Landlords and tenants should do an initial inspection of the rental unit together.
Make 2 copies of the Accommodation Inspection Report. Walk through the rental unit and look at the condition of the walls, floors, counters, appliances, and everything else in the unit. Write down any damage in the report. Taking photos can also be useful.
If during the inspection the landlord agrees to fix something, this should be put in writing, including the date repairs will be completed by.
Both the tenant and landlord or their representative should sign and date both copies of the report. Each party should keep one copy as a permanent record.
Landlords and tenants should do a final inspection of the rental unit together.
Using the Accommodation Inspection Report that you both signed at the beginning of the lease, and photos if you took them, determine if anything has been damaged.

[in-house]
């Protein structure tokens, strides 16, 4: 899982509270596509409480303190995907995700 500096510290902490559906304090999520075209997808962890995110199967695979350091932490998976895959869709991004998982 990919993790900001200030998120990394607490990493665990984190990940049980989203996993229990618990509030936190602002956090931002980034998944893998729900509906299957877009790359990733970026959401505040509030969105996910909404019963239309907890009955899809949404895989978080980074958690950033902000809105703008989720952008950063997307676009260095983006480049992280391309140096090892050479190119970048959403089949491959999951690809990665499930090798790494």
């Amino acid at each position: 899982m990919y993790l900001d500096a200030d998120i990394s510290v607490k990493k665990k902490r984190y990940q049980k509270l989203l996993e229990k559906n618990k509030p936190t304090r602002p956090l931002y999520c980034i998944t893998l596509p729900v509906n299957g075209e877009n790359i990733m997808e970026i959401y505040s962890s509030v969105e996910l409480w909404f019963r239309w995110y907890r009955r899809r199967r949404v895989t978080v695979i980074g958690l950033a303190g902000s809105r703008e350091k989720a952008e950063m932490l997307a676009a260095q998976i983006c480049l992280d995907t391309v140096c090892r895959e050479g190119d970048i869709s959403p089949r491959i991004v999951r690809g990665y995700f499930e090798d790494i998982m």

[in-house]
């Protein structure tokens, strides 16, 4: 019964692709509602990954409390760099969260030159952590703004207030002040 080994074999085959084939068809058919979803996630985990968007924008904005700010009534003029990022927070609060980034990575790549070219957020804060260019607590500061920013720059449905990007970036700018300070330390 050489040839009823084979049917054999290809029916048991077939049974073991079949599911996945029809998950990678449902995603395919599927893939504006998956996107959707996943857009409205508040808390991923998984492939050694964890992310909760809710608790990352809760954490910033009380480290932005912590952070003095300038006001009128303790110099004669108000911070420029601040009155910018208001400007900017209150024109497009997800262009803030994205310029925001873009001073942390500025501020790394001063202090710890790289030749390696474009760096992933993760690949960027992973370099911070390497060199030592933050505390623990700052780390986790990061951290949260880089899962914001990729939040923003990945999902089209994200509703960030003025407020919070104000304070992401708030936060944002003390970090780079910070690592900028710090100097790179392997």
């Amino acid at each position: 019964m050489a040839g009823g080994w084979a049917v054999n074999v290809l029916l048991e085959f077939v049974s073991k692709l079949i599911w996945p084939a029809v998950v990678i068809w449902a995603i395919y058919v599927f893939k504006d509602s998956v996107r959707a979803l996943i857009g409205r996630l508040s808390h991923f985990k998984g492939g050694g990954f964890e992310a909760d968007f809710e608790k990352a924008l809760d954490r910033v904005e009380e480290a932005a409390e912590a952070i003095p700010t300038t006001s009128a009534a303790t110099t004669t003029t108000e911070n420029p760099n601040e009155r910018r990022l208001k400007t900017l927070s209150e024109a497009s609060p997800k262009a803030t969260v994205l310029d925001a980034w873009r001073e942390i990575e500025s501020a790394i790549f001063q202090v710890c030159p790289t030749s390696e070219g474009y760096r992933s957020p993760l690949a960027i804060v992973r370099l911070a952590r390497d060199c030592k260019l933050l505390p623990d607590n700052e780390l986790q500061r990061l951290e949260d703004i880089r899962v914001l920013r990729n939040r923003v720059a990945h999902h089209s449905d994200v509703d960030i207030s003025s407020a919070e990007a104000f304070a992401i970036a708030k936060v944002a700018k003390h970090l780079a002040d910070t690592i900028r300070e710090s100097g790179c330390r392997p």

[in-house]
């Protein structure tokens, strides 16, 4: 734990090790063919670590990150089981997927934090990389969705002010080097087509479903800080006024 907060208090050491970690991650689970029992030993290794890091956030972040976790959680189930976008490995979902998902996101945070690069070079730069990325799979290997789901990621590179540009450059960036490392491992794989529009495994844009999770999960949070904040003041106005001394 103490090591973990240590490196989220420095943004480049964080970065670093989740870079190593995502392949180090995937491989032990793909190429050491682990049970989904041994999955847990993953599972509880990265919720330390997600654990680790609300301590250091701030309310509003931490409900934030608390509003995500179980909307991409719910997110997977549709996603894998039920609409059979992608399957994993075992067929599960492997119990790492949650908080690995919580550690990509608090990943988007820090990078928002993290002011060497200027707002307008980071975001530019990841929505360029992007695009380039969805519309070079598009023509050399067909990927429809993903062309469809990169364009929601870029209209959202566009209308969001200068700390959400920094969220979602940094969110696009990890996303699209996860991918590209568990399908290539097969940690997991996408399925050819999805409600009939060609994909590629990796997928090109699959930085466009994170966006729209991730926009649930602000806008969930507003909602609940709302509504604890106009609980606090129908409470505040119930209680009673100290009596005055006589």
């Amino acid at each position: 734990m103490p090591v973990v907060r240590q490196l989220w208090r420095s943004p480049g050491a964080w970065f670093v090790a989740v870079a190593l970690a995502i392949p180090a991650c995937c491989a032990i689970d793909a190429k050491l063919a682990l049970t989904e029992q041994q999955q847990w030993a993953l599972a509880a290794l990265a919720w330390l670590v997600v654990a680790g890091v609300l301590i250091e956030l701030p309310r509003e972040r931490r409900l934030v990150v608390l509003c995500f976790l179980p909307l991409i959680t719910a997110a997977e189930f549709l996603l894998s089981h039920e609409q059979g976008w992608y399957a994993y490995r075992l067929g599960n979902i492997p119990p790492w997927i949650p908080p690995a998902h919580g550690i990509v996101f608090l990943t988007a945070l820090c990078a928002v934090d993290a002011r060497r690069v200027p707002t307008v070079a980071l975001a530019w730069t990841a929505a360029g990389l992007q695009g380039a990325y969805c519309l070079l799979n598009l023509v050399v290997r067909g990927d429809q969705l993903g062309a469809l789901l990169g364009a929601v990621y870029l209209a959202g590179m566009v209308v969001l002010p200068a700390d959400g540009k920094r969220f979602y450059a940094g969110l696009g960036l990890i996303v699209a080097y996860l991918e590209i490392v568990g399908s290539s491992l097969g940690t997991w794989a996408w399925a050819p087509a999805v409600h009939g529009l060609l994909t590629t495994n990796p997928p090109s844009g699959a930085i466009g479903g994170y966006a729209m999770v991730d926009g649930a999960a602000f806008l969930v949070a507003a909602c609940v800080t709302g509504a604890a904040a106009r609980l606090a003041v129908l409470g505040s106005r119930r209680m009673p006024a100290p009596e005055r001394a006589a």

Make note of any damage. Both the tenant and landlord or their representative should sign and date both copies of the report.
If the rental unit is dirty or damaged, or there is unpaid rent, utilities or late fees, landlords can make a claim against the security deposit. To do this, a Security Deposit Claim form must be submitted to the Residential Tenancies Tribunal within 7 days of the end of the lease.
Or, if the landlord and tenant agree to a portion of the security deposit being kept by the landlord, for example, for damages, carpet cleaning, etc., this may be shown on a Security Deposit Refund Agreement form instead. This is the quickest and easiest way for the tenant to have their security deposit returned.
The Security Deposit Refund Agreement form must be signed by both the landlord and tenant and show the amount of the security deposit being returned to the tenant. For forms and to learn more:
Send printed or digital copies of completed forms to the Residential Tenancies Tribunal by email to email@example.com, by fax at 1-855-658-3096, by mail to PO Box 5001, Moncton, NB, E1C 8R3, or bring it to a Service New Brunswick service centre.